Diocese of Cape Coast Confirms Official Diocesan Relationship

The following resolution was unanimously passed at the Diocese of Atlanta’s Annual Council which met in Gainesville, GA on November 10-11, 2017:

Resolved, that the Episcopal Diocese of Atlanta enter into a Companion Diocese Relationship with the Anglican Diocese of Cape Coast in Ghana in West Africa, and that the relationship last for three years, commencing with the approval of such a relationship by the Standing Committee of the Diocese of Cape Coast at their quarterly meeting in December 2017. 


Subsequently, on Monday, December 4, 2017, we received this notice from the Bishop of Cape Coast, The Right Rev. Victor Atta-Baffoe:

I am pleased to inform you that your [resolution] was read to the Standing Committee at its meeting on November 30, and was received with great joy and affection. We are so grateful. We will hold you in prayer as we journey together in Christian faith and charity. Please be assured that we are holding you all in our prayers and remembering you in our celebration of the Eucharist. We are delighted in the good work God is up to among us!


2018 Pilgrimage to Cape Coast
We are planning the next pilgrimage of members of the Diocese of Atlanta to Cape Coast.  The dates will be May 18-25, 2018. Please click here to be considered for this year’s trip. Deadline for applications is January 31, 2018. 

Contact The Rev. Dr. Sharon Hiers ( if you have any questions or would like to receive more information.

Vestry Essentials


The Vocational Vestry
When we think of vestry service as a vocation, we transform ourselves from a group of leaders performing important tasks to an invigorated, fulfilled and transformed group that in turn enlivens the congregation and the community at large. In The Vocational Vestry, Alissa Newton provides three ways to start this process.

Five Things Every Vestry Member Should Know
Are you a new vestry member or a long-time veteran? In Five Things Every Vestry Member Should Know, ECF President Donald Romanik shares ideas based on his experience and observations as a vestry member and warden that will speak to you, no matter where you are on your vestry journey.

Vestry Covenants
Does your church leadership team have a vestrycovenant? In Vestry Covenants, Susan Pinkerton explains why a covenant, created and implemented together, is an essential tool for building trust and fostering community among team members.

Top 10
In Top Ten Resources for Vestry Members, Brendon Hunter lists foundational tools and resources that will greatly benefit any new or returning vestry member, and serve as a handy reference while learning about church leadership and serving on the vestry.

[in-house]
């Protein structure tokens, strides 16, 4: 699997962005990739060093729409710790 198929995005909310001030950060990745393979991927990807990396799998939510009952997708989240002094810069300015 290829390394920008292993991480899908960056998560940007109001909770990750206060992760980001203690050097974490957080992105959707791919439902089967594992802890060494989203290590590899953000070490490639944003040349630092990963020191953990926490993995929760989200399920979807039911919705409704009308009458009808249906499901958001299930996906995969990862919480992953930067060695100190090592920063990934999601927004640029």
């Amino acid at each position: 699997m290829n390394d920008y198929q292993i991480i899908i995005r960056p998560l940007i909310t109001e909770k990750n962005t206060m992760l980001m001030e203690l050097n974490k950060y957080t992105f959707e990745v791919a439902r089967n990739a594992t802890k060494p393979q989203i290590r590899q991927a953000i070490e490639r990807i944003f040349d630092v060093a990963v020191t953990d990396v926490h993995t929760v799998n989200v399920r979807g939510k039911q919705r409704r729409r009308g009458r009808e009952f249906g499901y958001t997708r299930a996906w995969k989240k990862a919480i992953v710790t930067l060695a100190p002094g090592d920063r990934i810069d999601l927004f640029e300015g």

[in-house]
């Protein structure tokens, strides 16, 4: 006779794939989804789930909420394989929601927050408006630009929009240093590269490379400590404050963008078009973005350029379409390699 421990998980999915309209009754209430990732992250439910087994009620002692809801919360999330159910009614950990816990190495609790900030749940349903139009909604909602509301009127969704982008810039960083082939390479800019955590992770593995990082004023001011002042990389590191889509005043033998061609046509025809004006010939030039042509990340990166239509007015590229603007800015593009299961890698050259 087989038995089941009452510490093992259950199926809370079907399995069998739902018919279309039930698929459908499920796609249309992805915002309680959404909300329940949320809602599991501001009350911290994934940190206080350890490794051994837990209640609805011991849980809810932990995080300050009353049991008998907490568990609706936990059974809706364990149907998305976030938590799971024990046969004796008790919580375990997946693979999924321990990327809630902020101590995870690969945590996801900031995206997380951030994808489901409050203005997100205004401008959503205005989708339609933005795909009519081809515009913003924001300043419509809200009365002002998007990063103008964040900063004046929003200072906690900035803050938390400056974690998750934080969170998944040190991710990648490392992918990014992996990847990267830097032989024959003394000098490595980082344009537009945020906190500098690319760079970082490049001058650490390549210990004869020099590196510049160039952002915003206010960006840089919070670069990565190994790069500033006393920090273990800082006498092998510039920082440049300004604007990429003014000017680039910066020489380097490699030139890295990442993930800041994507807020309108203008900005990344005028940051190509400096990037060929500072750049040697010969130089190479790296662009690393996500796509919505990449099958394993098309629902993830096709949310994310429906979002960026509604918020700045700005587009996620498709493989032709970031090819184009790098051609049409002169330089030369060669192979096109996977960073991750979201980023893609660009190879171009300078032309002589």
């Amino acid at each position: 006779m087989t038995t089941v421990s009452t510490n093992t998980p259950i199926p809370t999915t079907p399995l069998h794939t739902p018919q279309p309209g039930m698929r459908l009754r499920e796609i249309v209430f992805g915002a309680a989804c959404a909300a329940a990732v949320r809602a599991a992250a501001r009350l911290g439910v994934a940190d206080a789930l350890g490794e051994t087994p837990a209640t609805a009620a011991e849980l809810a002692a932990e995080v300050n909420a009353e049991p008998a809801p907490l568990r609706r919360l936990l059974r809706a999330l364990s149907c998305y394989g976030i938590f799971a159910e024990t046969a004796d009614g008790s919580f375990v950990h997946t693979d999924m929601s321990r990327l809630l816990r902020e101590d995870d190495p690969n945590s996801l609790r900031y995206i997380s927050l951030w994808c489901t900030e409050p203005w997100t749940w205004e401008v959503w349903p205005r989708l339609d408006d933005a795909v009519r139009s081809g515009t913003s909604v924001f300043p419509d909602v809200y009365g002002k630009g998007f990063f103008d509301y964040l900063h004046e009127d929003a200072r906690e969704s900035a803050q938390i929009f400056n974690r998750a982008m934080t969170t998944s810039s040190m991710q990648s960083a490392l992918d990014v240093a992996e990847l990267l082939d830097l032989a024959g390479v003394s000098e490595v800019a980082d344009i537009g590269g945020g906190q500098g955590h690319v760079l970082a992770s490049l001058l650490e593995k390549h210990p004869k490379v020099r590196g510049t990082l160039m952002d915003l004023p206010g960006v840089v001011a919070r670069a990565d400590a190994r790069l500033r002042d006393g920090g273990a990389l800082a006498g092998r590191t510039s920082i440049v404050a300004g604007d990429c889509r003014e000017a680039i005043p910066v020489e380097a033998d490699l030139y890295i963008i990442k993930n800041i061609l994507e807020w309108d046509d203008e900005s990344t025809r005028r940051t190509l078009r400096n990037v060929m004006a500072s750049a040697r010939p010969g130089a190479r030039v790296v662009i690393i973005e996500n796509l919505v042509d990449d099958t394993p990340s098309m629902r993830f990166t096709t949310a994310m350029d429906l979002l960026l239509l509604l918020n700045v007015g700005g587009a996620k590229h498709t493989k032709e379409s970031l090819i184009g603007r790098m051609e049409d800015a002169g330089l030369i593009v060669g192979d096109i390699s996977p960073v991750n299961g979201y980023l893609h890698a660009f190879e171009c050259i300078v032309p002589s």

If you find this issue of Vestry Papers helpful to your work and ministry, please subscribe to ECF Vital Practices for upcoming issues, blogs and more. We look to you all for new ideas and stories so we can continue to offer church leaders practical resources and tools to respond to the changing needs of the Church. If you have a story to share, please get in touch. We would love to hear from you.

To learn more about ECF and our programs, please visit our website.

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"Share the Love" to Support Path To Shine

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Unique small-ratio mentoring and tutoring ministry, Path To Shine announces the kick-off of its 2nd Annual Share the Love awareness and fundraising campaign. 

Supporting this fast-paced, 28-day effort to celebrate February 2018 as the “Month of Love” is quick and easy. You can help in two simple ways.

1. Share by making a quirky donation of $28 ($1 for each day in February).

2. Share again by following Path To Shine on Facebook and Twitter and “liking and sharing” their daily campaign posts. Not on social media? Share Connecting via email with family and friends.

Donate Now

Each week, over 170 elementary students burst through the doors of Path To Shine programs in 14 diocesan locations, eager to reconnect with their volunteer mentors and share stories from the past week. Path To Shine’s desire to draw its circle wide with the Share the Love campaign is rooted in the ministry’s founding belief that elementary school children living in poverty need caring, committed mentors and tutors who encourage them to see their own paths to becoming successful adults.

The ministry strives to inspire underserved children to achieve hope-filled dreams, while motivating adults to volunteer and make a difference in a child’s life. Since launching its first program in 2010, Path To Shine has trained 300 volunteer mentors and provided more than 26,000 hours of caring, adult mentorship. 

“We’ve read hundreds of books, tackled countless pages of math, and shared thousands of healthy after-school snacks,” said Deacon Lesley-Ann Drake, Path To Shine’s executive director. “We’ve giggled, played games, told stories, and witnessed the immense inner pride that shines from within when a child’s lightbulb flickers on and a new understanding is achieved.”